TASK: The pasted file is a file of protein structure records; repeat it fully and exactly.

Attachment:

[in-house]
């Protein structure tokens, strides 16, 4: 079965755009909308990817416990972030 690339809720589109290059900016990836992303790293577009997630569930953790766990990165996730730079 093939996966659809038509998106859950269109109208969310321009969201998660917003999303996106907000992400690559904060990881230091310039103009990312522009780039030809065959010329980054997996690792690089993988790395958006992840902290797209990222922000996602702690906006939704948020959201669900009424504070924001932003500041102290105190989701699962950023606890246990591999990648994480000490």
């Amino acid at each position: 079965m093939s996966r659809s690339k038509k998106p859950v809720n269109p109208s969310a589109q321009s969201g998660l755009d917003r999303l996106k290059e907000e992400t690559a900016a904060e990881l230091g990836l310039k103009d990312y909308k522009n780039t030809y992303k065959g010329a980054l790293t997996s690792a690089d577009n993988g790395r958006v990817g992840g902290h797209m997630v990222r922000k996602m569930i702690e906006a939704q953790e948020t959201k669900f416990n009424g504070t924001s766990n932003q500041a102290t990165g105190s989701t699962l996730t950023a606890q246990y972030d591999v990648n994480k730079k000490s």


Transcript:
[in-house]
């Protein structure tokens, strides 16, 4: 079965755009909308990817416990972030 690339809720589109290059900016990836992303790293577009997630569930953790766990990165996730730079 093939996966659809038509998106859950269109109208969310321009969201998660917003999303996106907000992400690559904060990881230091310039103009990312522009780039030809065959010329980054997996690792690089993988790395958006992840902290797209990222922000996602702690906006939704948020959201669900009424504070924001932003500041102290105190989701699962950023606890246990591999990648994480000490």
């Amino acid at each position: 079965m093939s996966r659809s690339k038509k998106p859950v809720n269109p109208s969310a589109q321009s969201g998660l755009d917003r999303l996106k290059e907000e992400t690559a900016a904060e990881l230091g990836l310039k103009d990312y909308k522009n780039t030809y992303k065959g010329a980054l790293t997996s690792a690089d577009n993988g790395r958006v990817g992840g902290h797209m997630v990222r922000k996602m569930i702690e906006a939704q953790e948020t959201k669900f416990n009424g504070t924001s766990n932003q500041a102290t990165g105190s989701t699962l996730t950023a606890q246990y972030d591999v990648n994480k730079k000490s």